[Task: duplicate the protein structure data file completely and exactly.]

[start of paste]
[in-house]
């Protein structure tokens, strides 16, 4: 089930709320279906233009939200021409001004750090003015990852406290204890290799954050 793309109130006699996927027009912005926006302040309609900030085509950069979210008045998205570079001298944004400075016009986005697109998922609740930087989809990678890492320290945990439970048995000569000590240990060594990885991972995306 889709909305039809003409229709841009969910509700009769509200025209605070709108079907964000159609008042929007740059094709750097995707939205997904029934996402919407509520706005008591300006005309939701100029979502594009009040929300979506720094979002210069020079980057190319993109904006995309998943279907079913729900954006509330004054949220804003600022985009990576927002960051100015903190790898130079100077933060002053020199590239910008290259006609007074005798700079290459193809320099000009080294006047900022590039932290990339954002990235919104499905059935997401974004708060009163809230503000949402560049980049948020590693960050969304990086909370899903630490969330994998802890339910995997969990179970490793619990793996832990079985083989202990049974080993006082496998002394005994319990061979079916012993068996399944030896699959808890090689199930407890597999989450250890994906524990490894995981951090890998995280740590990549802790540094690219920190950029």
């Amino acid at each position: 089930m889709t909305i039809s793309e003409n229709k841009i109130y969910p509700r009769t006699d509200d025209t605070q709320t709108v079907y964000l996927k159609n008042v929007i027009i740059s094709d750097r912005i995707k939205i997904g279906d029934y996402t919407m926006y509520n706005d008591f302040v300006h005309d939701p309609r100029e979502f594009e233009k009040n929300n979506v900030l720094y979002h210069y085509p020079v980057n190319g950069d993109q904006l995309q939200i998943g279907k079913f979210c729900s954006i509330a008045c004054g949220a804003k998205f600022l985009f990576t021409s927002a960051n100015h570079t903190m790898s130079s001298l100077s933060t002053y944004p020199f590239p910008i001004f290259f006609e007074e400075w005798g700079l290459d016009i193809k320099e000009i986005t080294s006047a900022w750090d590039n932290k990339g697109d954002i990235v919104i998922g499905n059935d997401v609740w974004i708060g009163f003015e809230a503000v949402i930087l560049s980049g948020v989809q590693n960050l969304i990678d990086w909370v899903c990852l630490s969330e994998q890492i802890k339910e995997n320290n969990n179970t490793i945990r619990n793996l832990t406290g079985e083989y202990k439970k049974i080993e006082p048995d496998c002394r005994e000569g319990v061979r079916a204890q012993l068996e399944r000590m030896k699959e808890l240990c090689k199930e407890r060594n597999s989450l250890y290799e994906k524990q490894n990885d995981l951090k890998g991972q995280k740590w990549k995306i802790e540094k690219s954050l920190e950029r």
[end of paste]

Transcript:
[in-house]
């Protein structure tokens, strides 16, 4: 089930709320279906233009939200021409001004750090003015990852406290204890290799954050 793309109130006699996927027009912005926006302040309609900030085509950069979210008045998205570079001298944004400075016009986005697109998922609740930087989809990678890492320290945990439970048995000569000590240990060594990885991972995306 889709909305039809003409229709841009969910509700009769509200025209605070709108079907964000159609008042929007740059094709750097995707939205997904029934996402919407509520706005008591300006005309939701100029979502594009009040929300979506720094979002210069020079980057190319993109904006995309998943279907079913729900954006509330004054949220804003600022985009990576927002960051100015903190790898130079100077933060002053020199590239910008290259006609007074005798700079290459193809320099000009080294006047900022590039932290990339954002990235919104499905059935997401974004708060009163809230503000949402560049980049948020590693960050969304990086909370899903630490969330994998802890339910995997969990179970490793619990793996832990079985083989202990049974080993006082496998002394005994319990061979079916012993068996399944030896699959808890090689199930407890597999989450250890994906524990490894995981951090890998995280740590990549802790540094690219920190950029």
């Amino acid at each position: 089930m889709t909305i039809s793309e003409n229709k841009i109130y969910p509700r009769t006699d509200d025209t605070q709320t709108v079907y964000l996927k159609n008042v929007i027009i740059s094709d750097r912005i995707k939205i997904g279906d029934y996402t919407m926006y509520n706005d008591f302040v300006h005309d939701p309609r100029e979502f594009e233009k009040n929300n979506v900030l720094y979002h210069y085509p020079v980057n190319g950069d993109q904006l995309q939200i998943g279907k079913f979210c729900s954006i509330a008045c004054g949220a804003k998205f600022l985009f990576t021409s927002a960051n100015h570079t903190m790898s130079s001298l100077s933060t002053y944004p020199f590239p910008i001004f290259f006609e007074e400075w005798g700079l290459d016009i193809k320099e000009i986005t080294s006047a900022w750090d590039n932290k990339g697109d954002i990235v919104i998922g499905n059935d997401v609740w974004i708060g009163f003015e809230a503000v949402i930087l560049s980049g948020v989809q590693n960050l969304i990678d990086w909370v899903c990852l630490s969330e994998q890492i802890k339910e995997n320290n969990n179970t490793i945990r619990n793996l832990t406290g079985e083989y202990k439970k049974i080993e006082p048995d496998c002394r005994e000569g319990v061979r079916a204890q012993l068996e399944r000590m030896k699959e808890l240990c090689k199930e407890r060594n597999s989450l250890y290799e994906k524990q490894n990885d995981l951090k890998g991972q995280k740590w990549k995306i802790e540094k690219s954050l920190e950029r």